Making the grade with your school website

Ian Richardson

Ian is Product Director at Schudio who specialise in developing unified online technology to help schools and colleges communicate and engage their community effectively, and who are currently working with over 200 schools in the UK. He spends a lot of time working with school leaders to establish products and strategy which dramatically improve the way schools communicate with the outside world.

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Your website has become the first port of call for everyone interested in engaging with with your school. It is true of parents who will be looking for information that reassures them that yours is the school for their son or daughter. Your website is your best marketing tool to this audience.

"The statutory content list is generally centred around the policies and reports that Ofsted inspectors are looking to see."

It is true, too, of current pupils and their parents as the first place to look for any information they need, be that term dates, latest news, homework details or your phone number. Your website is your most effective tool to keep your school community informed. It is also true of prospective staff who are looking at your school as the place they may want develop their career. Your website is the best place to present the ethos, values and goals of your school to the best applicants.

Finally, it is true of Ofsted when they are due to carry out an inspection. Inspectors will look at your school website before they visit and they are expecting to see certain information that is easy to find and easy to read. Your school website is the best and only option to get this right. Schools have can be failed by Ofsted if they do not meet the basic, minimum requirements clearly set by the DfE on their website.

How do you make sure you meet the minimum?

A number of websites offer up-to-date checklists to make sure that you are meeting the minimum requirements set by Ofsted and of course the source is always the DfE website. The statutory content list is generally centred around the policies and reports that inspectors are looking to see when they look at your site. However, there are a few curve balls in there about content such as point-of-contact, and they have started to make more of an issue of the way in which you present the information.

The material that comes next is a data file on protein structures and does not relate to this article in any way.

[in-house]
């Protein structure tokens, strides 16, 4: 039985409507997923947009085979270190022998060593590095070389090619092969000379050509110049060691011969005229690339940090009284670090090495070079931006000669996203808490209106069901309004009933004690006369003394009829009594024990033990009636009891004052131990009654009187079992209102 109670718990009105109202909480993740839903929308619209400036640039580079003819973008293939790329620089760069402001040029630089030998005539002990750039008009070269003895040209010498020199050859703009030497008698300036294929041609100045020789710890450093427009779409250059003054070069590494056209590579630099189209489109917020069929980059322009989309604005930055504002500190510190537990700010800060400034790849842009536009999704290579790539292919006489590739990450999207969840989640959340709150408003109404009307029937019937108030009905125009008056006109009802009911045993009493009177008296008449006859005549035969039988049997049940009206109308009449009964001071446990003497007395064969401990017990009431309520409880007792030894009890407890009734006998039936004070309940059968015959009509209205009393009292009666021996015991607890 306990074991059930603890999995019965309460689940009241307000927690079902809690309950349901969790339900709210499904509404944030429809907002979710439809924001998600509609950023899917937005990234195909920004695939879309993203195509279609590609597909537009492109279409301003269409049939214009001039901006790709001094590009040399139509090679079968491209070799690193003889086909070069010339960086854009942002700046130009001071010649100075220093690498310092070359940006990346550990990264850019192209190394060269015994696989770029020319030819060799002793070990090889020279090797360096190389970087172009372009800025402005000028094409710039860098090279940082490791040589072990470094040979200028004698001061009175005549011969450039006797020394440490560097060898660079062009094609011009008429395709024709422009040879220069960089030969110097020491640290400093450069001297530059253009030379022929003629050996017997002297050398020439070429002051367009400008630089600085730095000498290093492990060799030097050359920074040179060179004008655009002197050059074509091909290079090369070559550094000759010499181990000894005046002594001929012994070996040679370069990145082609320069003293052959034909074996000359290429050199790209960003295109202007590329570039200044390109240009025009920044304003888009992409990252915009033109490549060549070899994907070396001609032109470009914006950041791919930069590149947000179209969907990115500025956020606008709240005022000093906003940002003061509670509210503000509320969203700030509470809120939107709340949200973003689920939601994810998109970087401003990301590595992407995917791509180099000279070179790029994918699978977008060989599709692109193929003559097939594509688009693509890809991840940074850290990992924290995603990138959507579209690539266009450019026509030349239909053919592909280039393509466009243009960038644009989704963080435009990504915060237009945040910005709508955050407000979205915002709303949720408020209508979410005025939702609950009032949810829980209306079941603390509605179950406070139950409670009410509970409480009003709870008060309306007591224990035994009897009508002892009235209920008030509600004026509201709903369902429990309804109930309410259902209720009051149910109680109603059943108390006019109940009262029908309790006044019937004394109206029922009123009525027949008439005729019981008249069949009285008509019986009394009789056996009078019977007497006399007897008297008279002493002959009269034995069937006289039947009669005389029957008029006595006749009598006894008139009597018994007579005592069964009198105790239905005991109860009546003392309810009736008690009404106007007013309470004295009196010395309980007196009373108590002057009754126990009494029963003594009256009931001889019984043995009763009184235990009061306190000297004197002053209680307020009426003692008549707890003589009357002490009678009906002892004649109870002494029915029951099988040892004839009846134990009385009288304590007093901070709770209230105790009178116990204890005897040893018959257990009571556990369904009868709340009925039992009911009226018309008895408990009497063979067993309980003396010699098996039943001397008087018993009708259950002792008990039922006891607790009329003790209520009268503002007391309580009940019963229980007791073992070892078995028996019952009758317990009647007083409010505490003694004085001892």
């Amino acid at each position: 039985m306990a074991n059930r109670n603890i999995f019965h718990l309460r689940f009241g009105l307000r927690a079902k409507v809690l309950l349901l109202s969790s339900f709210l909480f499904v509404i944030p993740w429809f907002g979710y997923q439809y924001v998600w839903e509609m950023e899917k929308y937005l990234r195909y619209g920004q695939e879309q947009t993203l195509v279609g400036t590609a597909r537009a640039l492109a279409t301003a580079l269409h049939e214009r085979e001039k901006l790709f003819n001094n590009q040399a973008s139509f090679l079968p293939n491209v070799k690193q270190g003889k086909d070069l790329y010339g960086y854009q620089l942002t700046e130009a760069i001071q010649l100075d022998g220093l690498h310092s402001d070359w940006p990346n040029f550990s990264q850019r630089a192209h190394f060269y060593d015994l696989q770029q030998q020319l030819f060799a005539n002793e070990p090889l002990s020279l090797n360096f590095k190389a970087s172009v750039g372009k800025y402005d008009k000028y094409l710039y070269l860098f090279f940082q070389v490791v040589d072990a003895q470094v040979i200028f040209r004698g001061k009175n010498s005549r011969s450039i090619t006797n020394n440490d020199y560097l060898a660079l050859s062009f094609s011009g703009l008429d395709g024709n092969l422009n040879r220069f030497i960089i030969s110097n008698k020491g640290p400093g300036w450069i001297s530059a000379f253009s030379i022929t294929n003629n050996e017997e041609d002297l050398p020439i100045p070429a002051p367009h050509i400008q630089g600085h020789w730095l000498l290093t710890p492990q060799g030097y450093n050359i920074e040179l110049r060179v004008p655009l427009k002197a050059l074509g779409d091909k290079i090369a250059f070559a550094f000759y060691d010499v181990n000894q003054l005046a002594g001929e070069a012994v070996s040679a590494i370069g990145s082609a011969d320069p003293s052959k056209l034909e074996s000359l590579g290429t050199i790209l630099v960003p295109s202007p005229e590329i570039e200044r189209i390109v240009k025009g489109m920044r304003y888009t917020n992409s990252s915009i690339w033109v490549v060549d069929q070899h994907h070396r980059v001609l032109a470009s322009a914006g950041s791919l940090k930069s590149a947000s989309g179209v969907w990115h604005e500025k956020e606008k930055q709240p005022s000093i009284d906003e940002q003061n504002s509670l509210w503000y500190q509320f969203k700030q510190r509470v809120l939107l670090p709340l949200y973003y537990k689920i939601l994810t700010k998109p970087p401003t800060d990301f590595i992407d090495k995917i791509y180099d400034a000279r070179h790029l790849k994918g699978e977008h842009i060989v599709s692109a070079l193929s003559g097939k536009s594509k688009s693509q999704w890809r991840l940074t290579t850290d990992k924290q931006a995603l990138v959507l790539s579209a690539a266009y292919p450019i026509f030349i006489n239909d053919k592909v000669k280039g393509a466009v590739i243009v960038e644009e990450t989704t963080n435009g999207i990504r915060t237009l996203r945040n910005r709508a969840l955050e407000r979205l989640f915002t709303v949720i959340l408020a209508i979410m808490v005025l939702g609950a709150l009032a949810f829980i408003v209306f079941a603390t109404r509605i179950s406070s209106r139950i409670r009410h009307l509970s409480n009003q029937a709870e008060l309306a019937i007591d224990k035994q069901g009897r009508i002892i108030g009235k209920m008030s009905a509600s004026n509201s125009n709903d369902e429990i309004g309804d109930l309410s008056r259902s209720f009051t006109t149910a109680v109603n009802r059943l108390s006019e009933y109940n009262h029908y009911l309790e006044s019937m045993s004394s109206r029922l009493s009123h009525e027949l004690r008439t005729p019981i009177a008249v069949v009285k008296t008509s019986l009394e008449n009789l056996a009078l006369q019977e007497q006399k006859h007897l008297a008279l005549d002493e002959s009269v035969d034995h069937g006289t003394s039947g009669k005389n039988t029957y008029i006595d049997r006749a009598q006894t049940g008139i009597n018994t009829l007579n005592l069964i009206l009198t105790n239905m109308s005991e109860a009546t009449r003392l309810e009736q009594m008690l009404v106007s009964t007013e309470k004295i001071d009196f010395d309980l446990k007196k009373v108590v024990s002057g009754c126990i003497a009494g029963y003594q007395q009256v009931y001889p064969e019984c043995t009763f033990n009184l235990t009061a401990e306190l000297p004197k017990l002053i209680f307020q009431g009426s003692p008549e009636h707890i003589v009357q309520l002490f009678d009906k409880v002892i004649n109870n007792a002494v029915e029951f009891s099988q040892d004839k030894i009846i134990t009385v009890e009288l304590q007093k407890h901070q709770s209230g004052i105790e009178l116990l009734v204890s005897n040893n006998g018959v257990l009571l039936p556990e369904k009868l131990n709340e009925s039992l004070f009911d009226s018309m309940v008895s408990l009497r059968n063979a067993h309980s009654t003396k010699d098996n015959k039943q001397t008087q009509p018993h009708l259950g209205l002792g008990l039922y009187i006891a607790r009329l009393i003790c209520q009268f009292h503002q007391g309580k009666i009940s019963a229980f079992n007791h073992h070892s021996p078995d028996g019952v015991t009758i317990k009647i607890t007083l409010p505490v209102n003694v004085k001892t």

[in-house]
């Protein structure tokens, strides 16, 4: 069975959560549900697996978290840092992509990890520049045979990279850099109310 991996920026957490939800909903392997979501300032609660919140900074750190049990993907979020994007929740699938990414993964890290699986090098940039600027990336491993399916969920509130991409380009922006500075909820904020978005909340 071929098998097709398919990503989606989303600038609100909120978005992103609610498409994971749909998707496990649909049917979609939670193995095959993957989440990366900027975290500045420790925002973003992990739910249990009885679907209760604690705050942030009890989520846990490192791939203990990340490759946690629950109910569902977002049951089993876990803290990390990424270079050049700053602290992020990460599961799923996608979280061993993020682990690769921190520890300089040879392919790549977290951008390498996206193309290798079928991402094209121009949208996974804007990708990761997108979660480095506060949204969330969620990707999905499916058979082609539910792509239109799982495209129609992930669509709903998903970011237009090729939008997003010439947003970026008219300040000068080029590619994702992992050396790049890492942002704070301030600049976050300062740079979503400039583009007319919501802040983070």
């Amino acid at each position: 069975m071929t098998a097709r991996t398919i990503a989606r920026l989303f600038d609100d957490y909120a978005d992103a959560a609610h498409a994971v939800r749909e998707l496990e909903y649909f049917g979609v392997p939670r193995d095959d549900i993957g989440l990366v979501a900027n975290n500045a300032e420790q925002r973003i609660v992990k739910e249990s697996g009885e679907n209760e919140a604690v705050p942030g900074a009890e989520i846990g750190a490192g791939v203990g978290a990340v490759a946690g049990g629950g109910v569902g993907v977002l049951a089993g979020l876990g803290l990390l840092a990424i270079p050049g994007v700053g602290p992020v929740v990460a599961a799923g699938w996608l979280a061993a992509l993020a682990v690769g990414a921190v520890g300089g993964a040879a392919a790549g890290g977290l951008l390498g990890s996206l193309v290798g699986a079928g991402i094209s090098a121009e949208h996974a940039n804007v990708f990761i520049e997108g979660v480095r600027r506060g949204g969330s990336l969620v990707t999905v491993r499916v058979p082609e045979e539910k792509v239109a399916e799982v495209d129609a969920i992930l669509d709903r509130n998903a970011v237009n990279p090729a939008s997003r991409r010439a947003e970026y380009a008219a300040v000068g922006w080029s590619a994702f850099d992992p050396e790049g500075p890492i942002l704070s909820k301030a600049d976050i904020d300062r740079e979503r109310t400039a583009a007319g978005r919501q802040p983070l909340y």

How do you go beyond the minimum?

This is where a dedicated staff and a good system become really important. There are a number of lists circulating at the moment about what Ofsted like to see rather than what you are legally required to do. The lists are based on experience and hearsay but most are pretty good indications of what is a good idea to include on your site.

A good thing to bear in mind is that if you are able to cover as many bases as possible then you will be heading in the right direction. Sadly, most of us don’t have an unlimited amount of time to keep adding more and more features to our websites and so choosing some of the best options is a good idea for most people.

Here are just a couple of ideas that will make a difference to how your website is presented to everyone who visits your website and so put them right at the top of the list.

Add a nice, warm welcome from the headteacher

Whomever is visiting your website, giving them a feel for what your school is about, written by the person who they look to as the school leader is the single best way to make a big difference to your school website. If you’re the head, write it personally from yourself. If you’re not the head, get the head to write it! Include a photo and make sure it isn’t too formal.

Share your ethos, values, goals and how you see the students and staff you work with to give a rich picture of life at your school.

Add social content

The most important way to support your fabulously up-to-date website is to share your content socially. By sharing your news on Twitter and Facebook etc (Twitter is definitely #1 for schools) you are offering content and important news to the audience in a way they want to access it.

If you go further and engage your community through the likes of Twitter; sharing their news when they Tweet, liking relevant, appropriate content and congratulating students on their achievements through social media then you can demonstrate to inspectors that you are actively meeting your audience where they’re at.

Do you have any tips to add? Share them below!

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